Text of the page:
Will the Terrific Trio Become the Fantastic Four?
September 7, 2007
When Barcelona wrapped up arguably the coup of the transfer window by picking up the world class Thierry Henry for just over £16 million pounds, football fans were both puzzled and ecstatic about the transfer. Yes, they would be able to finally see four of the most formidable attacking players play together for one team- but on the other hand did Barcelona really need Henry? Already possessing Ronaldinho Gaucho, Leo Messi and Samuel Eto’o up front, Barcelona had three players that any team in the world would be happy to have one of- let alone three. Those that watched last season’s title race would surely argue that their defensive needs needed improving much more than their attacking ones, which is why the purchase of Henry was seen as unneeded by many top football pundits around the world (Gabriele Marcotti stated that “where else but La Liga would their [Real Madrid] closest rivals sign one of the greatest attacking weapons in footballing history at great expense despite already boasting three of the best strikers in the world?”). Although Barcelona scored more goals and conceded fewer goals than any other team in La Liga, they finished second, not winning the title due to their inferior head to head record against champions Real Madrid.
Barcelona scored 78 goals in their 38 league games, meaning they scored an average of around 2 goals a game. Their 33 goals conceded meant they conceded an average of just below 0.9 goals a game. If you take these two figures into account, this means that should have (on average) won every game 2-1, so why didn’t they win the title? Obviously in football you cannot win all your games- you will draw some, and yes you will lose some. However, given the fact that Barcelona scored 12 more goals and conceded 7 goals less than champions Real Madrid, this shows that they should have not even let the Bernabeu side close enough to let the head to head results have any meaning on the title race. The conclusion we can draw from these facts is that when Barcelona won games, they won them well yet when they conceded in games, they often lacked the impetus to claw their way back into a winning position. Most would argue that a striker of Henry’s calibre would only help them do this- here I will reason whether Henry’s signing was as needed or not.
While Barcelona definitely do not need help scoring goals in La Liga, it could be argued that Henry will help them dominate the prize they won in 2005/06- the Champions League. Although Barcelona disposed of mediocre Bulgarian side Levski Sofia with relative ease, they struggled against the top sides- failing to beat Chelsea both home and away, not managing to get the all important second goal at Anfield when they needed it as well as dropping two points in Germany against Werder Bremen. With three of Ronaldinho, Henry, Messi and Eto’o on the pitch as well as one of them on the bench, this Barcelona attack should find even the toughest defence in the world only slightly hard to breach. While Henry has never won the Champions League before, he has scored a total of fifty goals in European competitions- as well as spearheading a youthful Arsenal side into the final of the competition that they ironically lost against his present employers.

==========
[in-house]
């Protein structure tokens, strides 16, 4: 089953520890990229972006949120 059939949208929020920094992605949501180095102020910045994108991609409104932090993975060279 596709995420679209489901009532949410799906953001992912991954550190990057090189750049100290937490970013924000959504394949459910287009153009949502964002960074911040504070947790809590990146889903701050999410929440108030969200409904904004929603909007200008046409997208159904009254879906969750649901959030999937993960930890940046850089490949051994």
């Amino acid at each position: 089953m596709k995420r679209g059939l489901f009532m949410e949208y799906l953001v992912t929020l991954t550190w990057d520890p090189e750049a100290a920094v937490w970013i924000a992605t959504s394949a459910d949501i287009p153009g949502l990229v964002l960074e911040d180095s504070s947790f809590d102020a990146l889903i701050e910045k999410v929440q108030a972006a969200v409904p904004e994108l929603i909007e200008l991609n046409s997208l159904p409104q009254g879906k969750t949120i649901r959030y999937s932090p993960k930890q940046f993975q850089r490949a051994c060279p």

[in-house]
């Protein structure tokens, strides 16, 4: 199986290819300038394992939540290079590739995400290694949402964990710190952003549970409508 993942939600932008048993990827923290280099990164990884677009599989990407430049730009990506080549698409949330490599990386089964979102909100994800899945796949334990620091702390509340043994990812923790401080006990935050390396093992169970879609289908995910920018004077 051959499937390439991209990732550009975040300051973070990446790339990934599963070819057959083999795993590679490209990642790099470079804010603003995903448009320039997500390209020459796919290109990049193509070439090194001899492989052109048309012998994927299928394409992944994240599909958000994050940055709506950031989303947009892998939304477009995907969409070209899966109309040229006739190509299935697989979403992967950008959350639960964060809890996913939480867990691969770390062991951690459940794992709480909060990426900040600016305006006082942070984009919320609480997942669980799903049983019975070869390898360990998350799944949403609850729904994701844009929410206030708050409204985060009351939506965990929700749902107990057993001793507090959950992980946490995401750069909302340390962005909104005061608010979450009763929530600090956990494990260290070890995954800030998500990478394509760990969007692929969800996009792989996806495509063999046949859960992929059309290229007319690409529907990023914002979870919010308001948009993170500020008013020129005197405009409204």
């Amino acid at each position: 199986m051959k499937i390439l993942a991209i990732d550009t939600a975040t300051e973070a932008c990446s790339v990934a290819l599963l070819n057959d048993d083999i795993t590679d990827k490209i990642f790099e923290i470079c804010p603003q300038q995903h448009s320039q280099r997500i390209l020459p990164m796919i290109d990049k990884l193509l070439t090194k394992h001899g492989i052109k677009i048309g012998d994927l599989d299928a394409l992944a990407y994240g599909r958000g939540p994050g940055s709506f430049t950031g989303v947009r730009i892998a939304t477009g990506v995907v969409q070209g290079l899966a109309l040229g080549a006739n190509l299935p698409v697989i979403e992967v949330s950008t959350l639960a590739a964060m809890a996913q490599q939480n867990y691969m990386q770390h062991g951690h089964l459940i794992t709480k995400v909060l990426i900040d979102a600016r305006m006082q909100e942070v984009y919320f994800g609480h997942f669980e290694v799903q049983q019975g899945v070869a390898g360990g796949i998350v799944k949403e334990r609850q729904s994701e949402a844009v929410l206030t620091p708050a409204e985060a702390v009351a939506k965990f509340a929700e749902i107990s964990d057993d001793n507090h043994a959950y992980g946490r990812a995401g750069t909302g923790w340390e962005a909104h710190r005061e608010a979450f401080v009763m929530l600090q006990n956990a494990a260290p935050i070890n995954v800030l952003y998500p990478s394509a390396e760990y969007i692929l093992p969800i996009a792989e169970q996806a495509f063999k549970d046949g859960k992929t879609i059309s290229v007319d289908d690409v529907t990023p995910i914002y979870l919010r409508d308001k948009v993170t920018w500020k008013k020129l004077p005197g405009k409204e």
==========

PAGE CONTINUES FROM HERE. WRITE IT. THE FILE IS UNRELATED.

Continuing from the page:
As Barcelona won nothing last season, most would agree it is obvious that they need strengthening. They have done so- bringing in Yaya Toure to play in midfield as well as Eric Abidal to play in defence. While perhaps a fully fit Barcelona squad would not need Thierry Henry, the realities of the modern game are that players will pick up injuries, and when they do it is priceless to have someone like Henry waiting to come in and play in their role up front. This became a reality when Samuel Eto’o was recently ruled out for at eight weeks at the very least following a thigh injury. He will also be missing at least a month of the season during December/January due to the African Cup of Nations (ACoN)- how happy will Barcelona fans be to have Henry come in and play up front instead of the erratic Eidur Gudjohnsen or the ageing Santi Ezquerro?
Since adding too many big names to a squad can cause huge problems with so many large egos in the dressing room (as the Galacticos of Real Madrid found out during their unsuccessful spell between 2003-2007), Barcelona head coach Frank Rijkaard will have a difficult task on his hands handling the four superstars up front, but it is probable that injuries, suspensions and international events like the ACoN will make his task easier in deciding who to play up front. If Rijkaard is able to successfully integrate all four players as well as the new arrivals into a team unit that plays together coherently, Barcelona will definitely be in contention for not just domestic honours, but European ones as well.